One of the most common queries we get when people ring up our clinics is “I’m not really sure if this is a physio thing, or a doctor thing, or maybe I just need a massage, but . . . ?” so I thought it would be good to spend a few minutes talking about what sort of problems go to what sort of profession.

The number one symptom that would result in a person ringing either a doctor or Allied Health clinic is Pain. As we now understand better than we have in the past, not all pain is the same, and certainly not all pain is a sign of actual injury. The type of pain may give some indication as to whether it is something we can help with, or something we’d suggest you either go to a GP or hospital first, so let’s unpack that a little bit.

The Obvious Stuff

Mechanical Pain

Do you have a definite moment the pain started – you rolled your ankle, twisted your knee, lifted something heavy, landed on your wrist or hand, fell on your hip, or heard a pop and then a muscle feels weak and funny?Does it feel better when you don’t move, and hurt when you move? Is there obvious swelling and or bruising? You see a physiotherapist.

We are skilled at diagnosing muscular / ligament / bony / soft tissue injuries, usually with no need for medical imaging (in fact, it can make you less likely to get better, more on that later). In these situations usually a Doctor is going to either send you for imaging or send you to a surgeon or a physio, as they generally have less training or interest in musculoskeletal diagnostics.

What if it is a broken bone? Highly likely we’ll be able to tell that, and can refer you for X-ray to confirm if we need to. In fact, Physiotherapists can also refer for MRI, and for all but 4 conditions it will cost you the same as if a GP refers you. So if you need imaging (which almost always you don’t), we’ve got you covered.

Should you wait until the swelling has subsided to see a physio? Hell no! Acute injury management is where we can be most helpful in giving you up to date and evidence based advice on what is normal, how to make it feel better and heal optimally, and how long it will take to feel normal again. The sooner you see us, the better.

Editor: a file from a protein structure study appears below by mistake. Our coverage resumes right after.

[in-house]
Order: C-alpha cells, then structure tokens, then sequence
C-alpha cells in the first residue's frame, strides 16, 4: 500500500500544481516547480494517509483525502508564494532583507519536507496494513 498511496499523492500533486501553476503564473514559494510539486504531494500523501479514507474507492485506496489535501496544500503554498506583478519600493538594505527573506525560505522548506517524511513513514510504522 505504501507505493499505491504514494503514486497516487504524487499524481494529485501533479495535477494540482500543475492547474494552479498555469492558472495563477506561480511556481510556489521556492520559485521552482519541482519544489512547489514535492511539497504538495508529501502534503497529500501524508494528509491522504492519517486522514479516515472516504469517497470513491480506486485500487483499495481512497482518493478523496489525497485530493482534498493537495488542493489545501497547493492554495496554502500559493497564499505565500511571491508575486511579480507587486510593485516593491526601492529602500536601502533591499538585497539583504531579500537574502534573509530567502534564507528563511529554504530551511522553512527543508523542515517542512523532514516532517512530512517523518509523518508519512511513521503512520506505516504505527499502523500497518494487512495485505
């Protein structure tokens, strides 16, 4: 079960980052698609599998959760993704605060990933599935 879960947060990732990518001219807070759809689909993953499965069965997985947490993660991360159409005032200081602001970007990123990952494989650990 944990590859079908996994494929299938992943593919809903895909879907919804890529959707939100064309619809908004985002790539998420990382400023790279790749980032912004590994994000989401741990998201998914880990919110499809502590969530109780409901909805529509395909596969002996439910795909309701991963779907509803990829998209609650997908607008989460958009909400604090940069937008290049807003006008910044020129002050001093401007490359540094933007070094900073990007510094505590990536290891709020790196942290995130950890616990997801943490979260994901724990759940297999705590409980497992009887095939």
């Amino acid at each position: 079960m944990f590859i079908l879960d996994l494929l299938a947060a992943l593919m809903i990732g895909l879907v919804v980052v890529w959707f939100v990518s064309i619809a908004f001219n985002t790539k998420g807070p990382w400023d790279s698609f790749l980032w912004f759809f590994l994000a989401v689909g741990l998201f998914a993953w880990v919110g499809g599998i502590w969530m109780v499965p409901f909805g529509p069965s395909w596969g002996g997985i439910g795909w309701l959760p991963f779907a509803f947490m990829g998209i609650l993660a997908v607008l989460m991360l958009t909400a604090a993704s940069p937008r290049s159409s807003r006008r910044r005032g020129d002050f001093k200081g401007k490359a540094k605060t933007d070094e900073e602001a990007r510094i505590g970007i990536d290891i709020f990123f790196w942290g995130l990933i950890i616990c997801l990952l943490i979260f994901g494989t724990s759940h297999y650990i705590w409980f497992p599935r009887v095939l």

Nerve Pain

Is your pain radiating down a leg, arm, face, or around your chest? Does it feel like it’s shooting, burning, electrical? Does it also seem to involve some weakness or numbness or funny feelings of heaviness or cramping? You see a physiotherapist.

Most causes of nerve pain are not serious, usually to do with irritation due to overuse, compression due to swelling, muscle guarding or lack of movement, and a physiotherapist is going to be able to run you through a battery of movement tests and questions to determine if this is something to worry about or not. Even some of the serious ones (focal disc prolapse for instance) have been shown to commonly (>60%) self resolve over 12 weeks or so. Immediate referral for medical imaging and surgical opinion may end up in a knee-jerk reaction for surgical intervention (which often doesn’t compare favourably to conservative management in the long term). The really quirky stuff happens when nerve-like pains can actually occur due to changes in the sensitivity of your brain, spinal cord or nerves, meaning you can have these symptoms due to stress, poor sleep or nutrition, or unhelpful ideas about what’s going on in your body. We can help with that too.

Sometimes treatment is necessary in the early stages for pain control, but often just reassurance about the natural course, advice about helpful movement and stretching can be enough for full resolution in a few days or weeks. If it is NOT responding to this approach in a normal timeframe, we will send you to your doctor or medical imaging with a letter to guide the investigation process, meaning you’ll get answers and solutions quicker.

The Questionable Stuff

Pain Plus

Do you have pain, plus a high temperature, hot or red skin that is spreading, feelings of nausea or vomiting, dizziness (though this on it’s own is a good reason to see a physio), incontinence, feelings of anxiety or depression, suicidal tendencies or other mental or psychiatric condition? See a Doctor first.

Some of these other symptoms are signs that you may have an infection or other systemic disease which might need timely attention, and wasting time going to see your physiotherapist first could delay you getting the treatment you need. If you have back pain and incontinence, this may be a sign of Cauda Equina syndrome (compression of nerves that supply the pelvic organs) which is a medical emergency and requires urgent surgery or the incontinence can become permanent. If your pain seems to follow periods of extreme anxiety or depression, especially if you have thoughts of hurting yourself, this may be a sign that your pain is a result of the mental health issue, and you may need to see a professional who is trained in diagnosis and management of these sorts of conditions, which physiotherapists are not.

Nerve Pain Plus

Do you have spreading, burning or electrical pain – plus a rash, blisters, or skin discoloration? See a doctor. These may be a sign of a viral or bacterial infection affecting the nerves that supply the skin, or just an infection of the skin that is irritating the cutaneous nerves. Either way, we WON’T TOUCH YOU! Not only that, we have no idea how to treat it and your GP is highly trained in recognising different sorts of infections, and whether they’ll benefit from antibiotics, anti viral, UV therapy, cortisone etc.